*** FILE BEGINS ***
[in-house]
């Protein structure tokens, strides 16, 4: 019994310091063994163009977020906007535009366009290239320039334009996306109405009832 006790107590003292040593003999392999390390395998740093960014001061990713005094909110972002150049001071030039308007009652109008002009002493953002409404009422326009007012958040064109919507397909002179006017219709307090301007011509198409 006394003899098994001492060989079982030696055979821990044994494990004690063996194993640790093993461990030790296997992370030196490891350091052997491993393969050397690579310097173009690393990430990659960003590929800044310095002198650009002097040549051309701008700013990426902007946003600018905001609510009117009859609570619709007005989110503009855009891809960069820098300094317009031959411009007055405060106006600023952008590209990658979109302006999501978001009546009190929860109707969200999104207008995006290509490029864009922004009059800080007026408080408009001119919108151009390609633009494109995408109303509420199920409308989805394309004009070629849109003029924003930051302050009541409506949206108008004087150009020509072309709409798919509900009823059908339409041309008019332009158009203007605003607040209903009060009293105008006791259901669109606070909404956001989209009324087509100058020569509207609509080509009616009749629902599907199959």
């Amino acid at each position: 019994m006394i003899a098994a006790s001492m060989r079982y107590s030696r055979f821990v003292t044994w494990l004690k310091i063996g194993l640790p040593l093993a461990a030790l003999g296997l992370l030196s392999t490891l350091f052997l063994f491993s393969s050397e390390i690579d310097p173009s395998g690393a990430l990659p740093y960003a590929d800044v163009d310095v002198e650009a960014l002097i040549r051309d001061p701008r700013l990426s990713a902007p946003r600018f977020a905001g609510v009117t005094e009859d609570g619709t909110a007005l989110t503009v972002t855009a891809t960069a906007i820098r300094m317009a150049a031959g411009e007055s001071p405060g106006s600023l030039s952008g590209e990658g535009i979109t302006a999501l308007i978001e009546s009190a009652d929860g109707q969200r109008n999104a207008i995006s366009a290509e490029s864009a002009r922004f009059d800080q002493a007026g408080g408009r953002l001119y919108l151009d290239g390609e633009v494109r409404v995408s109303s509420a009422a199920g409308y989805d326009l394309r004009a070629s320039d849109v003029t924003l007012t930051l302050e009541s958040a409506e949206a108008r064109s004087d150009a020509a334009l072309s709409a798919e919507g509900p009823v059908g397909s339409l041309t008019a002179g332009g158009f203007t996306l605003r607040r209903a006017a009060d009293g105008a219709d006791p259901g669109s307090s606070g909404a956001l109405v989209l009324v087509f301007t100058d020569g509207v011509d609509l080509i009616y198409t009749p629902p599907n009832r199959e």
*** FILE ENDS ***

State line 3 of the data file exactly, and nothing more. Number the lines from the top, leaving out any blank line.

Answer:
């Amino acid at each position: 019994m006394i003899a098994a006790s001492m060989r079982y107590s030696r055979f821990v003292t044994w494990l004690k310091i063996g194993l640790p040593l093993a461990a030790l003999g296997l992370l030196s392999t490891l350091f052997l063994f491993s393969s050397e390390i690579d310097p173009s395998g690393a990430l990659p740093y960003a590929d800044v163009d310095v002198e650009a960014l002097i040549r051309d001061p701008r700013l990426s990713a902007p946003r600018f977020a905001g609510v009117t005094e009859d609570g619709t909110a007005l989110t503009v972002t855009a891809t960069a906007i820098r300094m317009a150049a031959g411009e007055s001071p405060g106006s600023l030039s952008g590209e990658g535009i979109t302006a999501l308007i978001e009546s009190a009652d929860g109707q969200r109008n999104a207008i995006s366009a290509e490029s864009a002009r922004f009059d800080q002493a007026g408080g408009r953002l001119y919108l151009d290239g390609e633009v494109r409404v995408s109303s509420a009422a199920g409308y989805d326009l394309r004009a070629s320039d849109v003029t924003l007012t930051l302050e009541s958040a409506e949206a108008r064109s004087d150009a020509a334009l072309s709409a798919e919507g509900p009823v059908g397909s339409l041309t008019a002179g332009g158009f203007t996306l605003r607040r209903a006017a009060d009293g105008a219709d006791p259901g669109s307090s606070g909404a956001l109405v989209l009324v087509f301007t100058d020569g509207v011509d609509l080509i009616y198409t009749p629902p599907n009832r199959e």